Again, for those unfamiliar with F#, here are a few more notes on syntax.  "let" is used to define both values and functions.  "mutable" is used for defining mutable variables, which can later be re-assigned new values using the assignment operator "<-".  Array literals appear in [| these brackets |], and arrays are indexed like.[this].  Functions can be defined to take arguments either as tuples or in curried form.  Outside of F#, .NET functions take tuples, so for example we call DaysInMonth with the arguments inside parentheses and separated by commas:

    DateTime.DaysInMonth(year, month)

whereas typically functions you write in F# use the curried form, so for example calling this F# library function (that creates a fresh array with a given default value in each cell) looks like this:

    Array.create 7 blank

where the arguments are not contained in parentheses or separated by commas. 

One common idiom in functional programming is using a "fold" (sometimes called a "reduce") to apply a function to a given data structure to accumulate a final value. The call to Array.reduceBack is an example of this.  The syntax "fun args -> body" defines a new anonymous function (lambda).  In the calendar function, this expression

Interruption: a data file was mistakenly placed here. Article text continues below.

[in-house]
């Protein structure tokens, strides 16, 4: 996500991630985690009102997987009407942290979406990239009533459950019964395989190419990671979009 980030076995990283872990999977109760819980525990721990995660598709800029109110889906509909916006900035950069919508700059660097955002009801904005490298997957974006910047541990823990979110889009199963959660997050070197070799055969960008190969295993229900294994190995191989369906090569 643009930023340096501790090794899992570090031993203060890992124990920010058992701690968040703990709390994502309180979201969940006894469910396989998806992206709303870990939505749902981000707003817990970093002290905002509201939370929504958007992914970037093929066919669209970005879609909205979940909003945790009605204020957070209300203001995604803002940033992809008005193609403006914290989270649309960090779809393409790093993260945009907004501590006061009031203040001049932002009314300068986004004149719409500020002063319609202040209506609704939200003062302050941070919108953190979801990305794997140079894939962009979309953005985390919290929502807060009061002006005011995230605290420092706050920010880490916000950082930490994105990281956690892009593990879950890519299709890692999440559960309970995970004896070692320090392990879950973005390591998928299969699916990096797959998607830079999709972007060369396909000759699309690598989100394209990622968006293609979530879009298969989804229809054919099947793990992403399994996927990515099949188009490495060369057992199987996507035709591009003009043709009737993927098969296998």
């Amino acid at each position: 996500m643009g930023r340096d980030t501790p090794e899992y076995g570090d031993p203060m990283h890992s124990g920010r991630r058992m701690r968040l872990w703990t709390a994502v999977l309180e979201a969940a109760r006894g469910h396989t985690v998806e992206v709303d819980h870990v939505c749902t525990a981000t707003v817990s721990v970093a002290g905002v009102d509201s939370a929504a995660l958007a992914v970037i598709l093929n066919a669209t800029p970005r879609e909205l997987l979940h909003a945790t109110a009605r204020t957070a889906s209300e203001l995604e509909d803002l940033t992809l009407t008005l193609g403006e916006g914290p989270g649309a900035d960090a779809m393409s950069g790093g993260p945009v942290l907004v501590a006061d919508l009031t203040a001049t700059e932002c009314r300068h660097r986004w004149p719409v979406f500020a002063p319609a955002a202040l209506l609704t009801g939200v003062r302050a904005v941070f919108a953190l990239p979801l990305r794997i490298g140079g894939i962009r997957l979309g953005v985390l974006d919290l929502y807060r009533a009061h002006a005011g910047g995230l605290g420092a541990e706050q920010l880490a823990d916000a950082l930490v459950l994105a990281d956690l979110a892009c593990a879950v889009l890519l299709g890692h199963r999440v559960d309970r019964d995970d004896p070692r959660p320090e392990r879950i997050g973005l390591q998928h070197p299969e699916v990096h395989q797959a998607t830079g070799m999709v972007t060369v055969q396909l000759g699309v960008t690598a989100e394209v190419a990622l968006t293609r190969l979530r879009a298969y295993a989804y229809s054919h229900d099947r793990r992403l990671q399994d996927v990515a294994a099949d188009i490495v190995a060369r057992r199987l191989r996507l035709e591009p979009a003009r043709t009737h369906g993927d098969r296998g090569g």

Array.reduceBack (fun x y -> x ++ blank ++ y) columns

is a way to compute

   columns.[0] ++ (… ++ (columns.[5] ++ columns.[6])…)

Have a look at the definition of "reduceBack" in the library docs if you have not encountered such "fold"s before.

Though you could write the "calendar" function without using PrettyString, our little library makes it easy to make the rows and columns line up just so.  In fact, I have been sitting on the PrettyString code for a couple weeks, and then recently I discovered this calendar problem and realized it makes for a great excuse to post a blog entry about PrettyString.  Furthermore, I am glad to have written my first F# blog post that shows code with classes and class hierarchies.  Many F# blogs just illustrate the functional core of the language, and I want to provide some balance by showing code with classes, arrays, mutable variables, and the many other features that make F# effective as a general purpose programming language.


One Response to “Pretty strings, and another scripting games problem”

  1. Scott said

    Can you put up something showing how to use attributes in F#? I\’d especially like to see a datatype set up to use DataContract combined with F#. It\’s just another area that the F# blogs are skipping.